Today is the second reading of the Police, Crime, Sentencing and Courts Bill in the House of Lords. The British Retail Consortium (BRC) is calling on the government to indicate in the debate that it will honour the commitment [1] it made in the House of Commons to address the issues of rising violence & abuse against shop workers and ensure that they have better protection under the law 

Violence and abuse against retail workers is getting worse by the year with 455 incidents every day in 2019-20, a 7% rise on the previous year. Incidents have soared since the pandemic as staff have tried to ensure customers follow Covid-19 rules. Other flashpoints include challenging shoplifters or asking customers for ID when they are purchasing age restricted items. The rise in incidents is despite a record £1.2 billion investment in safety measures such as body-worn cameras, more security personnel and panic alarms. 

Last month, the new Protection of Workers (Retail and Age-restricted Goods and Services) Act 2021 came into force in Scotland after it was unanimously passed by the Scottish Parliament, meaning staff in Scotland are better protected than those in England and Wales.  

The BRC is calling for the Government to pass legislation that would make assaulting or abusing a retail worker a specific offence, with tougher sentences for offenders. This would act as a deterrent and ensure retail workers feel safer, and would increase visibility of incidents so that police forces can allocate appropriate resources and ensure they provide an adequate response.  

There is extensive support for retail staff across Parliament; 55 MPs signed the BRC’s Shopworker Protection Pledge promising to support legislation to better protect retail workers. Furthermore, the Home Affairs Select Committee’s recent report concluded that we need “extra protections” in the law to keep retail workers safe from a “shocking upsurge in violence and abuse”.[2] 

Helen Dickinson OBE, Chief Executive of the British Retail Consortium, said: 

We need legislation in England and Wales to protect our hard-working retail colleagues. It makes no sense nor is it remotely fair that people who work in retail are better protected in Dundee than they are in Doncaster. 

The current laws simply do not go far enough. Most offenders go unpunished, while victims and their families are left traumatised. We cannot let another year to go by with rising crime statistics and a mounting pile of deplorable stories of violence and abuse in shops. The government needs to act, and deliver on its commitment to protect retail workers.” 


Notes to Editors:

1   Hansard record of statements from Ministers during third reading of the Police, Crime, Sentencing and Courts Bill, House of Commons

  • Matt Vickers MP: Will my right hon. and learned Friend confirm his commitment to bring forward measures in the Bill to do justice for our retail workers and those who serve the public? 

    • Rt Hon Robert Buckland MP, Secretary of State for Justice: I am grateful to my hon. Friend and I look forward to working with him and other colleagues on bringing forward measures that will deal with the need to protect our valiant retail workers, who have given us so much in this pandemic and who serve our country with distinction. 

    • Victoria Atkins MP, Home Office Minister: “I thank my right hon. Friend for his scrutiny and service not just on Report but in Committee. I can reassure him; I know how strongly he and other Members across the House, including my hon. Friend the Member for Stockton South (Matt Vickers), feel about the matter. I reassure the House that we are not complacent about ensuring that the criminal law is fit for purpose. We are actively considering an amendment in the Lords if appropriate.”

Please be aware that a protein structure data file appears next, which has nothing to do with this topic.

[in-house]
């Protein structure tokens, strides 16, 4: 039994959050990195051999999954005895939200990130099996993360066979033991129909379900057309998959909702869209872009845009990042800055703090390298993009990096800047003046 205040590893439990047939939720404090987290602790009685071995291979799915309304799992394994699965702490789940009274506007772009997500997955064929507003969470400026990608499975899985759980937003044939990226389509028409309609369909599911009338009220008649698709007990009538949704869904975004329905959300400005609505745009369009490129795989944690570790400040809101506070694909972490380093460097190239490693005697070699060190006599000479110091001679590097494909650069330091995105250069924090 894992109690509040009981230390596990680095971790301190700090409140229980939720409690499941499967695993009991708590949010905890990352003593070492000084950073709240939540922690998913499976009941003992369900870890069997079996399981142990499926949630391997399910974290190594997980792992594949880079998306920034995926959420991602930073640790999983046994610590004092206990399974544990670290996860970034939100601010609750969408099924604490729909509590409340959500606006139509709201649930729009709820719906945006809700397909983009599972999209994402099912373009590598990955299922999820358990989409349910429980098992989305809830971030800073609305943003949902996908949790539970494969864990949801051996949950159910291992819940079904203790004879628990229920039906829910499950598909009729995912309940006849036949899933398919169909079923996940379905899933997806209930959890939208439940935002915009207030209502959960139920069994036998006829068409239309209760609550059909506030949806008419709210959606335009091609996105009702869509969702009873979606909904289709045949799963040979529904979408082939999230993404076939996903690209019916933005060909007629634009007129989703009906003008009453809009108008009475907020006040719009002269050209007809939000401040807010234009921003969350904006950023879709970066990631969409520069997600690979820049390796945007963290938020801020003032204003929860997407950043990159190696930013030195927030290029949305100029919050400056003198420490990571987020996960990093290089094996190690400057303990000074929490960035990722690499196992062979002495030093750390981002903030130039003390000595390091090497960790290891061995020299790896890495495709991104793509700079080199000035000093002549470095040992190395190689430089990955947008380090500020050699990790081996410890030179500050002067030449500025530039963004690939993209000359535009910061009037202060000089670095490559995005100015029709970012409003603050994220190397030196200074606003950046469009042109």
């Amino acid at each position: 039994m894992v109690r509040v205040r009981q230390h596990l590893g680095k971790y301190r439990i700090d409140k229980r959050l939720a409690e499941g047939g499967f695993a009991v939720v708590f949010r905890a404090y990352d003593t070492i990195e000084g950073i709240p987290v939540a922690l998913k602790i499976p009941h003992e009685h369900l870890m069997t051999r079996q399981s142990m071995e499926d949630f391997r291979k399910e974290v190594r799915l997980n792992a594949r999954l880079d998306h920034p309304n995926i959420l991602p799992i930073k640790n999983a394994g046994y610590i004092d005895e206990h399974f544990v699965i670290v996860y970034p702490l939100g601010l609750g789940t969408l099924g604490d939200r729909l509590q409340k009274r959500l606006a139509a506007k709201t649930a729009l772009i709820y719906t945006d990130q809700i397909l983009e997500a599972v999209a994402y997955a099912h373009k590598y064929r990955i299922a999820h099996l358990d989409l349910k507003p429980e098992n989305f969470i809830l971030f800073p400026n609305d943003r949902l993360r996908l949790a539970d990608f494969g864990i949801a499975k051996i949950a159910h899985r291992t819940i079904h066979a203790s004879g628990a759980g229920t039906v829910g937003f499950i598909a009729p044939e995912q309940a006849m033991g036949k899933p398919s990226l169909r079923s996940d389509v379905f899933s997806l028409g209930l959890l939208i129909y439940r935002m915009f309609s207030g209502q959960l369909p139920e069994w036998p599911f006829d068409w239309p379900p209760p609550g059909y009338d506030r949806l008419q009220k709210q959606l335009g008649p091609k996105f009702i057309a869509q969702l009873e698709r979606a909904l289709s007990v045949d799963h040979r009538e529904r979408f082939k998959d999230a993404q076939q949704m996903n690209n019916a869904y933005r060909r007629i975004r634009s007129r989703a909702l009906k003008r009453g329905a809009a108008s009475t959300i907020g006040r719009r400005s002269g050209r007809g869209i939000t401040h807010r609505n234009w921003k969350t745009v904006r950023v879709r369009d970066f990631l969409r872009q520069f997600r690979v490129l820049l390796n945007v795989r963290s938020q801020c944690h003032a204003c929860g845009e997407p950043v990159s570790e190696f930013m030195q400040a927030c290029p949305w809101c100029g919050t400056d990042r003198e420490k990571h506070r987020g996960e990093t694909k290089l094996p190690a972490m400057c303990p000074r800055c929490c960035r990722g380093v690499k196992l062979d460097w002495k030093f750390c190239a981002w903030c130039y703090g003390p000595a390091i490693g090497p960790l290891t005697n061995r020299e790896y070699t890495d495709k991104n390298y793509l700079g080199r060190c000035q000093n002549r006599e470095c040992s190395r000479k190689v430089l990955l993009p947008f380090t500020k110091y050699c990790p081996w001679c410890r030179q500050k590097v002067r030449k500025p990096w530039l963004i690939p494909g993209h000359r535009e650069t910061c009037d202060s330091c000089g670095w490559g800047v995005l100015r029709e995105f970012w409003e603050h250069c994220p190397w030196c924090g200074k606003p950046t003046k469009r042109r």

• Victoria Atkins MP, Home Office Minister: “Colleagues have expressed understandable concern regarding the treatment of key workers, particularly those who keep our shops and supermarkets open and stocked, those who keep our buses and trains running, and key workers such as refuse collectors, park staff, teachers and others who perform a vital duty at any time, but particularly in the very difficult 18 months we have all experienced. We are very conscious that when our constituents are serving the public and delivering key services, they must feel safe doing so. No one should feel unsafe in their workplace. We therefore all feel anguish about some of the stories we have heard in relation to retail and other workers over the past year. 

    The Lord Chancellor and, indeed, the Government, completely understand the sentiments behind the new clauses tabled by the Leader of the Opposition and my hon. Friend the Member for Stockton South (Matt Vickers), and I hope that Members have heard the indication that we gave earlier in the debate. There is a range of existing laws, with significant penalties, that cover assaults and abuse of all public-facing workers. Sentencing guidelines already require the courts to consider as an aggravating factor, meriting an increased sentence, an offence that has been committed against a person serving the public. However, I make it clear that we want to assure my hon. Friend and Members of all parties that we are not complacent about the matter and that we are actively considering tabling an amendment, if appropriate, in the Lords. 

Government response to the Home Affairs Select Committee report,
Violence and abuse towards retail workers, 9 September 2021.

The government response states: “In response to an amendment tabled to the Police, Crime, Sentencing and Courts Bill on 5 July 2021, the Minister for Safeguarding, Victoria Atkins MP committed to consider an amendment in the Lords if appropriate. We will take into account the text of the Protection of Workers (Retail and Age-restricted Goods and Services) (Scotland) Act 2021 in our consideration.”